NGAUS Washington Report
(Nov. 26, 2013) The Defense Department is again asking Congress to allow it to use a tool that would help alleviate draconian budget cuts possible under sequestration: the base realignment and closure process, or BRAC.
The latest call came from Frank Kendall, the undersecretary of defense for acquisition, technology and logistics. In a commentary printed in Roll Call last week, Kendall said the logic for another closure round is irrefutable.
“For example, the Army has announced plans to reduce its force from 562,000 to 490,000 soldiers and more reductions could be forced by looming budget cuts, but without BRAC the Army will not be allowed to close any bases to reduce overhead,” Kendall wrote. “This ‘empty space’ tax on our warfighters will simply result in cuts to capabilities elsewhere in the budget.”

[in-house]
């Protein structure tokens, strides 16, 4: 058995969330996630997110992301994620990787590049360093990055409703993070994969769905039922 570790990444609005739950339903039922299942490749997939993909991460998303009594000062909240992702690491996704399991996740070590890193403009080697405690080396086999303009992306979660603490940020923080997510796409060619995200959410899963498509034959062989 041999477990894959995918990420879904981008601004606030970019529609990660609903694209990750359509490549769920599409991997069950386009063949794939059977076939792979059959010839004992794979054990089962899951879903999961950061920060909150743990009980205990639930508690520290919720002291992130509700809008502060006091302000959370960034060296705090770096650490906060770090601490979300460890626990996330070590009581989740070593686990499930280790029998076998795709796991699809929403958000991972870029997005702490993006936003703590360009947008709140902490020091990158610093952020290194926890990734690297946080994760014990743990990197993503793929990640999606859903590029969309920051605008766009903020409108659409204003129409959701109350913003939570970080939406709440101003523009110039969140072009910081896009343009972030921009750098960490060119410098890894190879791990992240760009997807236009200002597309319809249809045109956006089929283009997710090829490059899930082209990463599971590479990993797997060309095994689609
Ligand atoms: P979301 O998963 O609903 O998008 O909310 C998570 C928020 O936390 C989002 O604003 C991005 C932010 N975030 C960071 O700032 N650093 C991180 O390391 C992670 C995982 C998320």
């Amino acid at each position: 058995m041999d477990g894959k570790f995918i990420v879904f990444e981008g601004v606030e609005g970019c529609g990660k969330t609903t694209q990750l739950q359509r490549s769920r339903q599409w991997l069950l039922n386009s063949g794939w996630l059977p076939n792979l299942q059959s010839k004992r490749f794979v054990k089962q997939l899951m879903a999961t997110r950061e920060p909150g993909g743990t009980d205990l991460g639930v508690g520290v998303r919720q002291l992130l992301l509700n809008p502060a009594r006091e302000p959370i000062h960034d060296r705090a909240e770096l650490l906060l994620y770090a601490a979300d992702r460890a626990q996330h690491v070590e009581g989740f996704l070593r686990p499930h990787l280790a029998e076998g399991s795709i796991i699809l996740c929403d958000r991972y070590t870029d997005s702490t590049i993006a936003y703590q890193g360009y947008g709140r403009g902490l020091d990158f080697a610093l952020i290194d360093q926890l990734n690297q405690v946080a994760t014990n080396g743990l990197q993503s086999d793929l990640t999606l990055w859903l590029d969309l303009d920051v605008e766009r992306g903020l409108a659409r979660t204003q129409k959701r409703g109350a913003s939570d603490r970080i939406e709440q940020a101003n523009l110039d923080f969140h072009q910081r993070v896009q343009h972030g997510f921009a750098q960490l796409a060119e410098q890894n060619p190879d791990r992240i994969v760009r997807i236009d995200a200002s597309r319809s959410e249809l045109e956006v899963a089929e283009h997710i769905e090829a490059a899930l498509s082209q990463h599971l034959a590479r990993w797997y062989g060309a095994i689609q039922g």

And those cuts, more often than not, would occur in operations and maintenance and modernization accounts. Operations and maintenance cuts cripple near-term readiness, modernization cuts affect long-term readiness.
In 2004, the department estimated it had about 25 percent excess infrastructure. The 2005 base realignment and closure process cut roughly 3 percent of that. Since then the military has grown smaller so the percentage of excess infrastructure has probably crept up.
The department saves more than $12 billion a year from the five BRAC rounds announced in 1988, 1991, 1993, 1995 and 2005.
“In today’s environment, as we work to cobble together contingency plans on how to deal with the sequester over the long haul, a $6 billion investment that yields a $3 billion annual payback would be extraordinarily welcome,” he said.